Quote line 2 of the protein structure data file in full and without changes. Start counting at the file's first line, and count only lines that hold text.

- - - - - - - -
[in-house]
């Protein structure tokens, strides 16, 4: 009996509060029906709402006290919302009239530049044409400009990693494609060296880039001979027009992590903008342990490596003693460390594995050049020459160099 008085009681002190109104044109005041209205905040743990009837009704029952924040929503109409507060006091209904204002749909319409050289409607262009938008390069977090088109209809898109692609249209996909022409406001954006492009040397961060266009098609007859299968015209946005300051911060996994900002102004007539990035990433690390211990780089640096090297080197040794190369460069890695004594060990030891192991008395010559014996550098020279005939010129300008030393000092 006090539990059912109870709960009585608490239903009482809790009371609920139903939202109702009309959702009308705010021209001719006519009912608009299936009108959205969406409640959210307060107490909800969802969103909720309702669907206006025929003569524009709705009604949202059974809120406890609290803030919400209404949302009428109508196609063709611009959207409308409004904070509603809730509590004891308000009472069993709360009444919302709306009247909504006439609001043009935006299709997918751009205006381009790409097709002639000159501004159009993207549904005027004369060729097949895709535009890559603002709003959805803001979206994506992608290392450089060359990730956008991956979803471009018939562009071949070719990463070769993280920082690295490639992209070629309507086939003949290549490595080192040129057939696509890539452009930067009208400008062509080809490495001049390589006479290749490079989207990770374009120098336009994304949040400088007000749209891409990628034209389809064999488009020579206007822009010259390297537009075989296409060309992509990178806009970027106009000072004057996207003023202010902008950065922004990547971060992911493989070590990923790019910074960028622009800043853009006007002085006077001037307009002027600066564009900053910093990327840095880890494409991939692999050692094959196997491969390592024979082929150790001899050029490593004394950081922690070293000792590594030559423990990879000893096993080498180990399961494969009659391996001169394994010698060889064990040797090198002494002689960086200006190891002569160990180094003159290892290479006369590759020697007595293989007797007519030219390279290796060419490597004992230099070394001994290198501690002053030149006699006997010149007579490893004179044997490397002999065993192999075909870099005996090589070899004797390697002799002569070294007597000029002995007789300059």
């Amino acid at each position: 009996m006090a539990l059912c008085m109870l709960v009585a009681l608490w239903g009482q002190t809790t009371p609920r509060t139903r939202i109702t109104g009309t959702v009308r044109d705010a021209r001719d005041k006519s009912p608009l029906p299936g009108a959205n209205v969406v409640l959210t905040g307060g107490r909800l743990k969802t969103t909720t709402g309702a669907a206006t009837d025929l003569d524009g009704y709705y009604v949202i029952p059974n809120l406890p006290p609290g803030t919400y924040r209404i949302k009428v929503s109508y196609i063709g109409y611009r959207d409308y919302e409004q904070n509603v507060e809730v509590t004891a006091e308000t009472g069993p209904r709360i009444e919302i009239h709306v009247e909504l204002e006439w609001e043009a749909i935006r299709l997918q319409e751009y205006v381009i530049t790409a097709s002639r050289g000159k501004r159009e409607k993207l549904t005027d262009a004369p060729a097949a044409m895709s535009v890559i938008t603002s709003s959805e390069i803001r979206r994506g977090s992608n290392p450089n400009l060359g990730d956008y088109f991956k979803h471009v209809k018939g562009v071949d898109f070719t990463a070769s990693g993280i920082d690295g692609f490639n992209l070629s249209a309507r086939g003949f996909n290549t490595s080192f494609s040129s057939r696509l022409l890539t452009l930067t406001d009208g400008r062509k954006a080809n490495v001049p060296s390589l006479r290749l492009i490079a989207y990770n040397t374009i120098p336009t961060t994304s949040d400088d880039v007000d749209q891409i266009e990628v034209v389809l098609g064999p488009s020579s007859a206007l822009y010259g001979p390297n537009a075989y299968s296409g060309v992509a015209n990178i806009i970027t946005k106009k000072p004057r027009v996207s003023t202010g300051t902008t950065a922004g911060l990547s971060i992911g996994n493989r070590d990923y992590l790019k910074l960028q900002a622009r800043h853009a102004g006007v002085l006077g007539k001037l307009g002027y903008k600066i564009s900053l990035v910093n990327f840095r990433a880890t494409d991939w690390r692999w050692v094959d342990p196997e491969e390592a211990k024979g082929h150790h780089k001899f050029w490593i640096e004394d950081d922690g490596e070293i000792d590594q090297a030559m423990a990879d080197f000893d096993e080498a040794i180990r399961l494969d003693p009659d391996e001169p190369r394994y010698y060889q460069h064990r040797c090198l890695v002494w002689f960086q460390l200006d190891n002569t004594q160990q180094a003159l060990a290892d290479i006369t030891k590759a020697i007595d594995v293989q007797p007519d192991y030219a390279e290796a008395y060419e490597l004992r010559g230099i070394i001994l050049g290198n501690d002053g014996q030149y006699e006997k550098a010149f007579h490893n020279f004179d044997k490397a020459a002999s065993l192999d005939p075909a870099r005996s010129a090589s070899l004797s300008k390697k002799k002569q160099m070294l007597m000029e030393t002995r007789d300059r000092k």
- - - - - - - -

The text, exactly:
């Protein structure tokens, strides 16, 4: 009996509060029906709402006290919302009239530049044409400009990693494609060296880039001979027009992590903008342990490596003693460390594995050049020459160099 008085009681002190109104044109005041209205905040743990009837009704029952924040929503109409507060006091209904204002749909319409050289409607262009938008390069977090088109209809898109692609249209996909022409406001954006492009040397961060266009098609007859299968015209946005300051911060996994900002102004007539990035990433690390211990780089640096090297080197040794190369460069890695004594060990030891192991008395010559014996550098020279005939010129300008030393000092 006090539990059912109870709960009585608490239903009482809790009371609920139903939202109702009309959702009308705010021209001719006519009912608009299936009108959205969406409640959210307060107490909800969802969103909720309702669907206006025929003569524009709705009604949202059974809120406890609290803030919400209404949302009428109508196609063709611009959207409308409004904070509603809730509590004891308000009472069993709360009444919302709306009247909504006439609001043009935006299709997918751009205006381009790409097709002639000159501004159009993207549904005027004369060729097949895709535009890559603002709003959805803001979206994506992608290392450089060359990730956008991956979803471009018939562009071949070719990463070769993280920082690295490639992209070629309507086939003949290549490595080192040129057939696509890539452009930067009208400008062509080809490495001049390589006479290749490079989207990770374009120098336009994304949040400088007000749209891409990628034209389809064999488009020579206007822009010259390297537009075989296409060309992509990178806009970027106009000072004057996207003023202010902008950065922004990547971060992911493989070590990923790019910074960028622009800043853009006007002085006077001037307009002027600066564009900053910093990327840095880890494409991939692999050692094959196997491969390592024979082929150790001899050029490593004394950081922690070293000792590594030559423990990879000893096993080498180990399961494969009659391996001169394994010698060889064990040797090198002494002689960086200006190891002569160990180094003159290892290479006369590759020697007595293989007797007519030219390279290796060419490597004992230099070394001994290198501690002053030149006699006997010149007579490893004179044997490397002999065993192999075909870099005996090589070899004797390697002799002569070294007597000029002995007789300059």